Top 10 Pompe disease stories of 2023
Coverage ran from work in gene therapy to Pombiliti + Opfolda's approval
Here is a list of the 10 most-read stories we published across that year. We hope to continue being a source of information and assistance to the Pompe community in 2024.
No. 10 – Trial of gene therapy AT845 restarts after hold
Astellas Gene Therapies announced in January that the FORTIS clinical trial (NCT04174105) of its gene therapy candidate was restarting, with the hold placed on the study by the U.S. Food and Drug Administration (FDA) in 2022 having been lifted. The trial, which is testing the therapy, AT845, in adults with late-onset Pompe disease (LOPD), was placed on hold after a patient developed a type of nerve damage.
AT845 aims to deliver a healthy version of the GAA gene, whose mutations cause Pompe disease, to muscle cells, leading to greater production of a working acid alpha-glucosidase (GAA) enzyme. FORTIS, a Phase 1/2 trial, still may be recruiting eligible adults with LOPD at sites in the U.S. and U.K.
No. 9 – Antibodies against enzyme replacement therapies don’t reduce efficacy
Nearly a quarter of adult LOPD patients develop antibodies against enzyme replacement therapy (ERT) — but that doesn’t necessarily mean the therapy will stop being effective, researchers found. A decline in ERT efficacy was seen in only a minority of patients with high levels of these antibodies.
Enzyme replacement therapy is a standard Pompe treatment that deliver a working version of the GAA enzyme that’s deficient in Pompe. Results from this study were similar to findings of an earlier study in children with Pompe disease.
No. 8 – Teen with LOPD develops antibodies to Lumizyme decade later
Researchers described the case of a boy with LOPD who developed antibodies against the ERT Lumizyme (alglucosidase alfa) after more than 11 years on the treatment. At the time he developed these antibodies, starting at age 13, he had a notable worsening of muscle weakness and a decline in lung function.
Immune-modulating treatments were effective for reducing the anti-ERT antibodies, and the teenager’s physical function notably improved once his antibody levels dropped.
No. 7 – Pombiliti + Opfolda start heading toward approval
Toward the start of the year, Amicus Therapeutics announced that it was expecting U.S. and U.K. regulators to decide on whether to approve its combination treatment of cipaglucosidase alfa and miglustat, then known as AT-GAA, to treat LOPD.
The therapy, which consists of a lab-made form of the GAA enzyme alongside an enzyme stabilizer, would ultimately be approved in both countries under the brand name Pombiliti + Opfolda.
No. 6 – Blood stem cell gene therapy approach shows promise in mice
Scientists tested in a mouse model of Pompe disease a gene therapy approach based on stem cells — called hematopoietic stem cells (HSCs) — that make new blood cells. In this approach, HSCs are engineered to produce a working version of the GAA enzyme with a molecular tag that helps to bring the enzyme into muscle cells. Results showed that the treatment normalized the expression of hundreds of muscle proteins, previously at altered levels, in the mice.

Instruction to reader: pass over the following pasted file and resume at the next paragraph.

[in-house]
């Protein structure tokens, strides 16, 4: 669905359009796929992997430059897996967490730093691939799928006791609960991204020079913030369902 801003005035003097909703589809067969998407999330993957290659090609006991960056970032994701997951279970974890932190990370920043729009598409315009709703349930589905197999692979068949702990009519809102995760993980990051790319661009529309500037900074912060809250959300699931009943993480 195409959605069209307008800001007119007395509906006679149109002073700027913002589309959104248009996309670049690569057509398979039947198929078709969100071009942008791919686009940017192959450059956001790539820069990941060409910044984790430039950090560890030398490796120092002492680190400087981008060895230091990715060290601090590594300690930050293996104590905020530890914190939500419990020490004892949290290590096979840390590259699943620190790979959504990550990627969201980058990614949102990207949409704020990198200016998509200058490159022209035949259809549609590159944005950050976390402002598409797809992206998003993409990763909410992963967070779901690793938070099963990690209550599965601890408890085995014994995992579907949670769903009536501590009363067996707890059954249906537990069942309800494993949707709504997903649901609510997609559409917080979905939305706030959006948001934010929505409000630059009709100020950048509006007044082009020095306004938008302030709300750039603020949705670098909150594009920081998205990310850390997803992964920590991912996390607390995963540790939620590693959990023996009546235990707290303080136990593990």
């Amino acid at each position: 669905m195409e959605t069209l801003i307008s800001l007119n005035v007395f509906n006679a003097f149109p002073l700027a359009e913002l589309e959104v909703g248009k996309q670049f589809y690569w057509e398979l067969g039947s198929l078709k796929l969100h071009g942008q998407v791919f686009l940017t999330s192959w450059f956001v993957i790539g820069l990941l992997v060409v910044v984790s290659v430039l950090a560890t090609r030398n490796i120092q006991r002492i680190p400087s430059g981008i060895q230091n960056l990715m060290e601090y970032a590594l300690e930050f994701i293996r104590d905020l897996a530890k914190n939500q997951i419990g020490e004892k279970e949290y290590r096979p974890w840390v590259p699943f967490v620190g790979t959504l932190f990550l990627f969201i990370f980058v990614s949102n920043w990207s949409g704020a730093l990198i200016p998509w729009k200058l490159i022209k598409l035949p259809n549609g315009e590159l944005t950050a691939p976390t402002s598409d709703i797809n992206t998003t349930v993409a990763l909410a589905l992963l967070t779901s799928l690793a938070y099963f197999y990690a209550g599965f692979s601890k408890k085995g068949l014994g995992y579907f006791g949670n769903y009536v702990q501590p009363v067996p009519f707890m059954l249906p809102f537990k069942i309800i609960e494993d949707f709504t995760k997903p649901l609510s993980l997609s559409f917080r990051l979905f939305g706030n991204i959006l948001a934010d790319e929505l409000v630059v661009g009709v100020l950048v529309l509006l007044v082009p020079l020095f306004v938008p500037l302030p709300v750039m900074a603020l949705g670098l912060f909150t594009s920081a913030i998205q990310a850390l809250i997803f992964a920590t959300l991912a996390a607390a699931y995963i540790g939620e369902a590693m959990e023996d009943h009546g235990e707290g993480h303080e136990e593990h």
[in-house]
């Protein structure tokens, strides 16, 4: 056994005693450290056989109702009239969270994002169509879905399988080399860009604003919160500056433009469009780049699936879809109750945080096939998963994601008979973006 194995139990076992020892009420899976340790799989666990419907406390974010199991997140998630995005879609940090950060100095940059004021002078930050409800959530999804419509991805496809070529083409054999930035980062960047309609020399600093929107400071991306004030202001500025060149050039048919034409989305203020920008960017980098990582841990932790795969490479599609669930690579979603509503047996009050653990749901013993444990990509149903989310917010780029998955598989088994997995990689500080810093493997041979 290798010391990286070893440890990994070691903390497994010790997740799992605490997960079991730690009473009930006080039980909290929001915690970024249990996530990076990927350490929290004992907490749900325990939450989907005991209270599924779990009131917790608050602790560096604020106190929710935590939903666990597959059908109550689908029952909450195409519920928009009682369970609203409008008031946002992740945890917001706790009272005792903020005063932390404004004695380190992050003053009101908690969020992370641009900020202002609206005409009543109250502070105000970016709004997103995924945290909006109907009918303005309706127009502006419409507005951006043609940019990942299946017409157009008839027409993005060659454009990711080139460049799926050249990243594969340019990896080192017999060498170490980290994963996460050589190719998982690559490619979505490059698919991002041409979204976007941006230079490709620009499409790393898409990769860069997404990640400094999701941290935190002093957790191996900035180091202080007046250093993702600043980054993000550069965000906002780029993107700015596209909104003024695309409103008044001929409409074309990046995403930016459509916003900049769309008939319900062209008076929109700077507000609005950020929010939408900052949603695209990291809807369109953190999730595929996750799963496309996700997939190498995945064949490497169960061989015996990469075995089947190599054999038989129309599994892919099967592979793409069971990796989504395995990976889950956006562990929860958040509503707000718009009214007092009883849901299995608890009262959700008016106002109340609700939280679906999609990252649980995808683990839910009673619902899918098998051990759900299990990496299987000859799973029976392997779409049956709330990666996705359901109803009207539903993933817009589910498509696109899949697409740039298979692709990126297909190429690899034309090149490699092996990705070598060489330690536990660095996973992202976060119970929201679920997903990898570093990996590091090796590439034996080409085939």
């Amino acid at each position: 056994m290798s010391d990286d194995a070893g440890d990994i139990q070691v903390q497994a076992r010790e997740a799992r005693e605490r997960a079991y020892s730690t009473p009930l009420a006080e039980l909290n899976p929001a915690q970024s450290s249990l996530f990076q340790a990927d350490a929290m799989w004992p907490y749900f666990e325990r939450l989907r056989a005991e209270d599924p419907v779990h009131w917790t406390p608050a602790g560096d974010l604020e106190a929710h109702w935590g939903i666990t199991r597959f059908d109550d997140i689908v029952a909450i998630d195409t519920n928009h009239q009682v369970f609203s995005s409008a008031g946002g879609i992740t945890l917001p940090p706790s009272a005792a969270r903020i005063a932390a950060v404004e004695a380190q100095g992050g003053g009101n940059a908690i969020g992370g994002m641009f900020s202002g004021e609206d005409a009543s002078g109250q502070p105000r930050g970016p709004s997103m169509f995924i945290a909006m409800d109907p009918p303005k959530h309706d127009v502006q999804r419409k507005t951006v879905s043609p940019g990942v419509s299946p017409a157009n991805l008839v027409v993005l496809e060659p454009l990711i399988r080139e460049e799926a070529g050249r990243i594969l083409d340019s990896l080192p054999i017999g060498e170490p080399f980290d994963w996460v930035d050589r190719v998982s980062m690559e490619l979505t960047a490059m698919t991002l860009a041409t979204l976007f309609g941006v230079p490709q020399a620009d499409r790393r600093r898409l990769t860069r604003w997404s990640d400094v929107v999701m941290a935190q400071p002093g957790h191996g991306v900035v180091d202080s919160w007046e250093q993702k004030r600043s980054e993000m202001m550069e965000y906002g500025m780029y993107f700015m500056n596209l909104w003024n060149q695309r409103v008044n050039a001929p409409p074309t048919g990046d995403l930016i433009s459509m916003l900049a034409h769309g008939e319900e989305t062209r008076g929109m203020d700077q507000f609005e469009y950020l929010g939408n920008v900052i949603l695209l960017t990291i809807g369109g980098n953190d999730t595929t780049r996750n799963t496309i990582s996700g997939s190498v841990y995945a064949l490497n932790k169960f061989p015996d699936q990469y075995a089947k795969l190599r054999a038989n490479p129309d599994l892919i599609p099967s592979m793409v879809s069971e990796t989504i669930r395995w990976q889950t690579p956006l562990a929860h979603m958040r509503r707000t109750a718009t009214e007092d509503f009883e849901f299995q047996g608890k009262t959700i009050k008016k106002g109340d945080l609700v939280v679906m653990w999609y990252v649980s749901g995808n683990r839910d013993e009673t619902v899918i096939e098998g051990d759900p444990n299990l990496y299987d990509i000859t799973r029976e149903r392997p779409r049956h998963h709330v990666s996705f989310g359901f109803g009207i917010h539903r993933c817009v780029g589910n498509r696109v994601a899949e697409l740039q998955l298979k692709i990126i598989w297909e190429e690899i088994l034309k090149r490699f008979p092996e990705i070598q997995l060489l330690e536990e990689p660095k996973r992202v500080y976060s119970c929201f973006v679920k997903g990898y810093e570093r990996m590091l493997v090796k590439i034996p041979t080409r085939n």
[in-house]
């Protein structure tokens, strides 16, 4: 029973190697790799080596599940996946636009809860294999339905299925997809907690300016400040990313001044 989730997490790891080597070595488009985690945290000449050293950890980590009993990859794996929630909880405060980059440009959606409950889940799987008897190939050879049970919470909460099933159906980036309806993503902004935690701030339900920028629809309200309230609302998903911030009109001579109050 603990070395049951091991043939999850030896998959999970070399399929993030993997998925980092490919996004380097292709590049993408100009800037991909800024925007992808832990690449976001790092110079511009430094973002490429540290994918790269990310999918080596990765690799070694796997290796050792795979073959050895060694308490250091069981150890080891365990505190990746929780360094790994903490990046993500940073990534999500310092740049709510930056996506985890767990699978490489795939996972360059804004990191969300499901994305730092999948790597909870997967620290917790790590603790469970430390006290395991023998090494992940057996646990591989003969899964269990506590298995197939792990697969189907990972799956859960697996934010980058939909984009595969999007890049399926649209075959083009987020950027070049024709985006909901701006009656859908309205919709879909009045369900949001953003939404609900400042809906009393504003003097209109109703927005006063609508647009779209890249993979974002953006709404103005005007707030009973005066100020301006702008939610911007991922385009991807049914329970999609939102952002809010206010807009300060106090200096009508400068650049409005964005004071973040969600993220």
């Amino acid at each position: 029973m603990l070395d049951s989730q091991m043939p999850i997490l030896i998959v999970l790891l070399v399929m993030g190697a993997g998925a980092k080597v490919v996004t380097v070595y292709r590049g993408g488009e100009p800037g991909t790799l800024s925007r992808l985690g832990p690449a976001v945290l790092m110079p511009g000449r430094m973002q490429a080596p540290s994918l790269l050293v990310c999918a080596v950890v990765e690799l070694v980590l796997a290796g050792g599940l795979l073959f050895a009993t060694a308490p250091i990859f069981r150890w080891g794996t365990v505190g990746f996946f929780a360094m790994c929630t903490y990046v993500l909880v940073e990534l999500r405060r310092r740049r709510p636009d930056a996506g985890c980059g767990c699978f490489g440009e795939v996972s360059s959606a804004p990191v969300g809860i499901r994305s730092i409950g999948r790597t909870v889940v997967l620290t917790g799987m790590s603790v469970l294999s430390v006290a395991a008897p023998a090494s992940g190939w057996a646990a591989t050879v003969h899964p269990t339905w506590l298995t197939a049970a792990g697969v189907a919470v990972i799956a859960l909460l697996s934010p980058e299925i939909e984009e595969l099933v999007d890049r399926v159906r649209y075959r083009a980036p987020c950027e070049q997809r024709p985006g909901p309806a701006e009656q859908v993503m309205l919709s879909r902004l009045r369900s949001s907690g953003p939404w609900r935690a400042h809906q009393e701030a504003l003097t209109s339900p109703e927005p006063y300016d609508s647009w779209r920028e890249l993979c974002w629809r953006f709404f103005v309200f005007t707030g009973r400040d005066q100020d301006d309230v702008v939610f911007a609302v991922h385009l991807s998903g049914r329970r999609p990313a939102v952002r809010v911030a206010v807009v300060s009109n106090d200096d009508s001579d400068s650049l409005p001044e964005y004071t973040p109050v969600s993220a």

Previous work in a mouse disease model also indicated that the gene therapy can prevent the toxic buildup of the sugar molecule glycogen in Pompe muscle cells.
No. 5 – Substrate reduction therapy well tolerated in healthy volunteers
A Phase 1 clinical trial of oral MZE001 in healthy volunteers found the potential treatment to be well tolerated, with no serious side effects reported, and with a potential to lower glycogen levels as designed.
Being developed by Maze Therapeutics, MZE001 is a substrate reduction therapy that aims to decrease production of glycogen, the sugar molecule that builds to toxic levels in Pompe due to reduced functionality of the GAA enzyme.
No. 4 – Amicus chairman and Pompe father expresses pride at new treatment
In a November interview with Pompe Disease News, John Crowley, the executive chairman of Amicus, expressed his personal pride at bringing Pombiliti + Opfolda to market as the third approved treatment for Pompe disease, a condition that affects two of his children. Crowley also discussed Amicus’ plans for the future, including research into potential gene therapies for Pompe.
No. 3 – FDA approves Pombiliti + Opfolda for certain adults with LOPD
The FDA approved Pombiliti plus Opfolda in September to treat adults with LOPD who are not improving on their current ERT. The U.S. decision came soon after similar approvals in the U.K. and the European Union.
Pombiliti, given as intravenous, or into-the-vein, infusions, is an ERT designed to deliver a lab-made version of the GAA enzyme patients’ lack, particularly in muscle cells. Oral Opfolda is a chaperone protein that stabilizes the enzyme so it stays active in the body longer.
No. 2 – Gene therapy effective for Pompe disease in mouse model
In a mouse model of Pompe disease, researchers tested the effects of a gene therapy that aims to deliver a working version of the GAA gene to the body’s cells. This gene therapy was developed using a vector designed by Amicus. Results showed that the gene therapy cleared glycogen, increased GAA enzyme activity, and restored muscle function in the mice.
No. 1 – Brain structures appear to be altered in infantile-onset Pompe
In analyses of MRI data from a dozen patients with classic infantile Pompe disease, researchers found evidence of microscopic damage to certain brain structures. However, these structures, in certain brain regions, appeared normal in 18 people with LOPD.
While researchers cautioned that it’s impossible to draw broad conclusions from this single and small study, they said their findings may help to better understand how Pompe affects brain development.
All of us at Pompe Disease News wish our readers health and happiness in the new year.